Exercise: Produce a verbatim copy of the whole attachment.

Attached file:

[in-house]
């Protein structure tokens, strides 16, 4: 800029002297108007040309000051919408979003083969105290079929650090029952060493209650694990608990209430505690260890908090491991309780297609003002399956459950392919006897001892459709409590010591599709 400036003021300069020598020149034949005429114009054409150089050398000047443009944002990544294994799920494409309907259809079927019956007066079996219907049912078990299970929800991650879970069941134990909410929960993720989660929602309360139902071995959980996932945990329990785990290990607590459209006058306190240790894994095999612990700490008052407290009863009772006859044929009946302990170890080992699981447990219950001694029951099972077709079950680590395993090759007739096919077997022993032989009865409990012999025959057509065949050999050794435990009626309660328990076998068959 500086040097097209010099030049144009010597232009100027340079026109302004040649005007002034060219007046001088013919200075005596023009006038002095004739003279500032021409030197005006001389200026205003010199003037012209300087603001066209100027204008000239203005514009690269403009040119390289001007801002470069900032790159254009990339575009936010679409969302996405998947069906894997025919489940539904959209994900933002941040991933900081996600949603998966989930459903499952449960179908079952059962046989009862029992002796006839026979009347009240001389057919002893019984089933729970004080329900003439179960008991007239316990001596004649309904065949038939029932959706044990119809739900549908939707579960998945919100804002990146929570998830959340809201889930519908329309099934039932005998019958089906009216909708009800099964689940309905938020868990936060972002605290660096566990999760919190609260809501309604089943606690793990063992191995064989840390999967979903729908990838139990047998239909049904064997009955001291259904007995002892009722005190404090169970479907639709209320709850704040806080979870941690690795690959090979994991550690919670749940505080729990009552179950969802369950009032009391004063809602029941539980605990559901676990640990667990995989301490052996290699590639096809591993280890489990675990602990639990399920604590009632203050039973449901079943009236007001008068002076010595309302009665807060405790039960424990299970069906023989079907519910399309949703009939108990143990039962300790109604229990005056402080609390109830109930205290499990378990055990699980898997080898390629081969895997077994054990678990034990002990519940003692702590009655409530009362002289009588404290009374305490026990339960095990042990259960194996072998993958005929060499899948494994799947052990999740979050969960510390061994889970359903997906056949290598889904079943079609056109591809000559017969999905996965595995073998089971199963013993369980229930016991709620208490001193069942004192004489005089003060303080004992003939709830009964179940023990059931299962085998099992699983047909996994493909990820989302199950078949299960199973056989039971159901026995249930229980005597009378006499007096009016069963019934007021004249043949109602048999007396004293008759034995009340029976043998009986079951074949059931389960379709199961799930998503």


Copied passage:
[in-house]
């Protein structure tokens, strides 16, 4: 800029002297108007040309000051919408979003083969105290079929650090029952060493209650694990608990209430505690260890908090491991309780297609003002399956459950392919006897001892459709409590010591599709 400036003021300069020598020149034949005429114009054409150089050398000047443009944002990544294994799920494409309907259809079927019956007066079996219907049912078990299970929800991650879970069941134990909410929960993720989660929602309360139902071995959980996932945990329990785990290990607590459209006058306190240790894994095999612990700490008052407290009863009772006859044929009946302990170890080992699981447990219950001694029951099972077709079950680590395993090759007739096919077997022993032989009865409990012999025959057509065949050999050794435990009626309660328990076998068959 500086040097097209010099030049144009010597232009100027340079026109302004040649005007002034060219007046001088013919200075005596023009006038002095004739003279500032021409030197005006001389200026205003010199003037012209300087603001066209100027204008000239203005514009690269403009040119390289001007801002470069900032790159254009990339575009936010679409969302996405998947069906894997025919489940539904959209994900933002941040991933900081996600949603998966989930459903499952449960179908079952059962046989009862029992002796006839026979009347009240001389057919002893019984089933729970004080329900003439179960008991007239316990001596004649309904065949038939029932959706044990119809739900549908939707579960998945919100804002990146929570998830959340809201889930519908329309099934039932005998019958089906009216909708009800099964689940309905938020868990936060972002605290660096566990999760919190609260809501309604089943606690793990063992191995064989840390999967979903729908990838139990047998239909049904064997009955001291259904007995002892009722005190404090169970479907639709209320709850704040806080979870941690690795690959090979994991550690919670749940505080729990009552179950969802369950009032009391004063809602029941539980605990559901676990640990667990995989301490052996290699590639096809591993280890489990675990602990639990399920604590009632203050039973449901079943009236007001008068002076010595309302009665807060405790039960424990299970069906023989079907519910399309949703009939108990143990039962300790109604229990005056402080609390109830109930205290499990378990055990699980898997080898390629081969895997077994054990678990034990002990519940003692702590009655409530009362002289009588404290009374305490026990339960095990042990259960194996072998993958005929060499899948494994799947052990999740979050969960510390061994889970359903997906056949290598889904079943079609056109591809000559017969999905996965595995073998089971199963013993369980229930016991709620208490001193069942004192004489005089003060303080004992003939709830009964179940023990059931299962085998099992699983047909996994493909990820989302199950078949299960199973056989039971159901026995249930229980005597009378006499007096009016069963019934007021004249043949109602048999007396004293008759034995009340029976043998009986079951074949059931389960379709199961799930998503």